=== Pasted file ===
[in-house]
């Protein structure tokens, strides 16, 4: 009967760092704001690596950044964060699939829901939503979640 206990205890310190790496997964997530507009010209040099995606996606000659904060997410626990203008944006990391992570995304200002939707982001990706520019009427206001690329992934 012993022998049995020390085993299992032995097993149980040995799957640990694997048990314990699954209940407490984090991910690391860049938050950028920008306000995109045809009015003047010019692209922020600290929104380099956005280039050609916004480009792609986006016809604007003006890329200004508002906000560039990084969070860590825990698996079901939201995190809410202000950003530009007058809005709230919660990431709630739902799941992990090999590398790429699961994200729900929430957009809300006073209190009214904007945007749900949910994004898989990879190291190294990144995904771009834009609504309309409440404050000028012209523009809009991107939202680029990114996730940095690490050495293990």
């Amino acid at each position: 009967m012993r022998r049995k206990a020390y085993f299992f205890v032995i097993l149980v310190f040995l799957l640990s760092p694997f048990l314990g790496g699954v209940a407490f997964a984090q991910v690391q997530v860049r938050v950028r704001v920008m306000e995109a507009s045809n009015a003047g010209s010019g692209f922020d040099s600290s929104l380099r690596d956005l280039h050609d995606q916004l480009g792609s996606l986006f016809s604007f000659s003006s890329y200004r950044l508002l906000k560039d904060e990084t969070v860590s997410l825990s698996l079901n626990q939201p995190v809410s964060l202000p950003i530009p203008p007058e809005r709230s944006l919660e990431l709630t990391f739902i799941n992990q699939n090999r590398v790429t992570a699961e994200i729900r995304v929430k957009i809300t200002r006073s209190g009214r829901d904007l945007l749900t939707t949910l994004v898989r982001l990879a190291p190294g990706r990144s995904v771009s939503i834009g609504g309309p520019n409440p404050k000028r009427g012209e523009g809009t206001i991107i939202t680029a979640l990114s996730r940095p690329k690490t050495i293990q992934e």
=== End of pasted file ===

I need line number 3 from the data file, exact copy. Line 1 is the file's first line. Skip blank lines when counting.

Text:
């Amino acid at each position: 009967m012993r022998r049995k206990a020390y085993f299992f205890v032995i097993l149980v310190f040995l799957l640990s760092p694997f048990l314990g790496g699954v209940a407490f997964a984090q991910v690391q997530v860049r938050v950028r704001v920008m306000e995109a507009s045809n009015a003047g010209s010019g692209f922020d040099s600290s929104l380099r690596d956005l280039h050609d995606q916004l480009g792609s996606l986006f016809s604007f000659s003006s890329y200004r950044l508002l906000k560039d904060e990084t969070v860590s997410l825990s698996l079901n626990q939201p995190v809410s964060l202000p950003i530009p203008p007058e809005r709230s944006l919660e990431l709630t990391f739902i799941n992990q699939n090999r590398v790429t992570a699961e994200i729900r995304v929430k957009i809300t200002r006073s209190g009214r829901d904007l945007l749900t939707t949910l994004v898989r982001l990879a190291p190294g990706r990144s995904v771009s939503i834009g609504g309309p520019n409440p404050k000028r009427g012209e523009g809009t206001i991107i939202t680029a979640l990114s996730r940095p690329k690490t050495i293990q992934e």